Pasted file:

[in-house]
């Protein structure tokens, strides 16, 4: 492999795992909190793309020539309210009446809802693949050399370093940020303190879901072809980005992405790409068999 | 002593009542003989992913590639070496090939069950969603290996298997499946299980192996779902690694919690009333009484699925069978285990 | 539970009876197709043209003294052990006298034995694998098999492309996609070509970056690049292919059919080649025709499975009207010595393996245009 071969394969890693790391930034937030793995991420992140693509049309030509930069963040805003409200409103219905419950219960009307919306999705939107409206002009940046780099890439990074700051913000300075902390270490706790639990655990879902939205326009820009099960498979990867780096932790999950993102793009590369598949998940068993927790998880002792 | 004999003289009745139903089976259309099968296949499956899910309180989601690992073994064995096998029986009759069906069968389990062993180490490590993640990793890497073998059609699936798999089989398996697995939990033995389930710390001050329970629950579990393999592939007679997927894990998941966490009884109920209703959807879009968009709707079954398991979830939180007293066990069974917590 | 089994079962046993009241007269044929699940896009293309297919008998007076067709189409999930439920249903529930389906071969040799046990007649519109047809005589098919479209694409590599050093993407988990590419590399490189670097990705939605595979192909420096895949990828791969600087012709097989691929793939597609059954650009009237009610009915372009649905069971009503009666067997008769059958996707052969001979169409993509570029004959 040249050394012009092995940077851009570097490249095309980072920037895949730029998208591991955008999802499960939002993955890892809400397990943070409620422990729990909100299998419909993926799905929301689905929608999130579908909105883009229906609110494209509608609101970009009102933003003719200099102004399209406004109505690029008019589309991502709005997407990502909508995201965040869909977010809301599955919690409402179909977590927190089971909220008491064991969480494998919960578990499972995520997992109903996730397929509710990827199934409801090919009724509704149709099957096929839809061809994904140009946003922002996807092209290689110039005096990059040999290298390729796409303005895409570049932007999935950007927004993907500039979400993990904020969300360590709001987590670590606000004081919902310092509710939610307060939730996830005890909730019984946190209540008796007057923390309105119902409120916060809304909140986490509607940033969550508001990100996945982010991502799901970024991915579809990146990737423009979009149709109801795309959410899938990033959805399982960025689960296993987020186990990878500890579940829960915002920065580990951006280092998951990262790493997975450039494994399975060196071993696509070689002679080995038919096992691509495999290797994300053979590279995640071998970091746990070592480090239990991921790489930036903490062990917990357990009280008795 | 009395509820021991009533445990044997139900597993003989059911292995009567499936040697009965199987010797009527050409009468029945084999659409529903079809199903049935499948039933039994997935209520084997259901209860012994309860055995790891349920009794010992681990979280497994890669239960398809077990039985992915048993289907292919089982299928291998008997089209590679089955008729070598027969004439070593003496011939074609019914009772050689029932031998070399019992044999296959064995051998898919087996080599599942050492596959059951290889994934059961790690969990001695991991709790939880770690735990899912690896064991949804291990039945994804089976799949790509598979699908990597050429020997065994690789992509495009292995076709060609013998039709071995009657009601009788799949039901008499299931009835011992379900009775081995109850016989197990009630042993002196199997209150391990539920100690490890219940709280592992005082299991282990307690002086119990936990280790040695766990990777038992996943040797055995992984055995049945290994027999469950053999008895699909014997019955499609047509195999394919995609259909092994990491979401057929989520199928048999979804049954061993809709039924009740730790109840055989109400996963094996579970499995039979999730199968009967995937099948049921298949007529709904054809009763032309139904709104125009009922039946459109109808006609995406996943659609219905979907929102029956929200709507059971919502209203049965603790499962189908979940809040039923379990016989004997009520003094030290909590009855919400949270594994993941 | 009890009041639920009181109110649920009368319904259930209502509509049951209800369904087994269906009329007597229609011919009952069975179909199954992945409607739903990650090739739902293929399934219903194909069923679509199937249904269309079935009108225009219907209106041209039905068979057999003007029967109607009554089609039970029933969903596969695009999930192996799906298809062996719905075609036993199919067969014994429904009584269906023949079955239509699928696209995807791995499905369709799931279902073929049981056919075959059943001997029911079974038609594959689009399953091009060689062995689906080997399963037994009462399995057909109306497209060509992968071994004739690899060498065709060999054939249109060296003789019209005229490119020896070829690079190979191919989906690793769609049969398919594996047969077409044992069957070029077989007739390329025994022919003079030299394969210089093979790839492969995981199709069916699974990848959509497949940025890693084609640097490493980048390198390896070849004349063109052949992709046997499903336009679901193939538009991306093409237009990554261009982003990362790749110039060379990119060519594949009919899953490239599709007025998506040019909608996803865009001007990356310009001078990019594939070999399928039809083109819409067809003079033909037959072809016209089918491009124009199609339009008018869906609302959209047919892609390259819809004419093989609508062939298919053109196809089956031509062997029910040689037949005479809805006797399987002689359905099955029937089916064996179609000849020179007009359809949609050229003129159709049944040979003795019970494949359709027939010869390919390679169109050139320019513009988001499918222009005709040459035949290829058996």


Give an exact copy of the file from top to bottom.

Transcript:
[in-house]
């Protein structure tokens, strides 16, 4: 492999795992909190793309020539309210009446809802693949050399370093940020303190879901072809980005992405790409068999 | 002593009542003989992913590639070496090939069950969603290996298997499946299980192996779902690694919690009333009484699925069978285990 | 539970009876197709043209003294052990006298034995694998098999492309996609070509970056690049292919059919080649025709499975009207010595393996245009 071969394969890693790391930034937030793995991420992140693509049309030509930069963040805003409200409103219905419950219960009307919306999705939107409206002009940046780099890439990074700051913000300075902390270490706790639990655990879902939205326009820009099960498979990867780096932790999950993102793009590369598949998940068993927790998880002792 | 004999003289009745139903089976259309099968296949499956899910309180989601690992073994064995096998029986009759069906069968389990062993180490490590993640990793890497073998059609699936798999089989398996697995939990033995389930710390001050329970629950579990393999592939007679997927894990998941966490009884109920209703959807879009968009709707079954398991979830939180007293066990069974917590 | 089994079962046993009241007269044929699940896009293309297919008998007076067709189409999930439920249903529930389906071969040799046990007649519109047809005589098919479209694409590599050093993407988990590419590399490189670097990705939605595979192909420096895949990828791969600087012709097989691929793939597609059954650009009237009610009915372009649905069971009503009666067997008769059958996707052969001979169409993509570029004959 040249050394012009092995940077851009570097490249095309980072920037895949730029998208591991955008999802499960939002993955890892809400397990943070409620422990729990909100299998419909993926799905929301689905929608999130579908909105883009229906609110494209509608609101970009009102933003003719200099102004399209406004109505690029008019589309991502709005997407990502909508995201965040869909977010809301599955919690409402179909977590927190089971909220008491064991969480494998919960578990499972995520997992109903996730397929509710990827199934409801090919009724509704149709099957096929839809061809994904140009946003922002996807092209290689110039005096990059040999290298390729796409303005895409570049932007999935950007927004993907500039979400993990904020969300360590709001987590670590606000004081919902310092509710939610307060939730996830005890909730019984946190209540008796007057923390309105119902409120916060809304909140986490509607940033969550508001990100996945982010991502799901970024991915579809990146990737423009979009149709109801795309959410899938990033959805399982960025689960296993987020186990990878500890579940829960915002920065580990951006280092998951990262790493997975450039494994399975060196071993696509070689002679080995038919096992691509495999290797994300053979590279995640071998970091746990070592480090239990991921790489930036903490062990917990357990009280008795 | 009395509820021991009533445990044997139900597993003989059911292995009567499936040697009965199987010797009527050409009468029945084999659409529903079809199903049935499948039933039994997935209520084997259901209860012994309860055995790891349920009794010992681990979280497994890669239960398809077990039985992915048993289907292919089982299928291998008997089209590679089955008729070598027969004439070593003496011939074609019914009772050689029932031998070399019992044999296959064995051998898919087996080599599942050492596959059951290889994934059961790690969990001695991991709790939880770690735990899912690896064991949804291990039945994804089976799949790509598979699908990597050429020997065994690789992509495009292995076709060609013998039709071995009657009601009788799949039901008499299931009835011992379900009775081995109850016989197990009630042993002196199997209150391990539920100690490890219940709280592992005082299991282990307690002086119990936990280790040695766990990777038992996943040797055995992984055995049945290994027999469950053999008895699909014997019955499609047509195999394919995609259909092994990491979401057929989520199928048999979804049954061993809709039924009740730790109840055989109400996963094996579970499995039979999730199968009967995937099948049921298949007529709904054809009763032309139904709104125009009922039946459109109808006609995406996943659609219905979907929102029956929200709507059971919502209203049965603790499962189908979940809040039923379990016989004997009520003094030290909590009855919400949270594994993941 | 009890009041639920009181109110649920009368319904259930209502509509049951209800369904087994269906009329007597229609011919009952069975179909199954992945409607739903990650090739739902293929399934219903194909069923679509199937249904269309079935009108225009219907209106041209039905068979057999003007029967109607009554089609039970029933969903596969695009999930192996799906298809062996719905075609036993199919067969014994429904009584269906023949079955239509699928696209995807791995499905369709799931279902073929049981056919075959059943001997029911079974038609594959689009399953091009060689062995689906080997399963037994009462399995057909109306497209060509992968071994004739690899060498065709060999054939249109060296003789019209005229490119020896070829690079190979191919989906690793769609049969398919594996047969077409044992069957070029077989007739390329025994022919003079030299394969210089093979790839492969995981199709069916699974990848959509497949940025890693084609640097490493980048390198390896070849004349063109052949992709046997499903336009679901193939538009991306093409237009990554261009982003990362790749110039060379990119060519594949009919899953490239599709007025998506040019909608996803865009001007990356310009001078990019594939070999399928039809083109819409067809003079033909037959072809016209089918491009124009199609339009008018869906609302959209047919892609390259819809004419093989609508062939298919053109196809089956031509062997029910040689037949005479809805006797399987002689359905099955029937089916064996179609000849020179007009359809949609050229003129159709049944040979003795019970494949359709027939010869390919390679169109050139320019513009988001499918222009005709040459035949290829058996």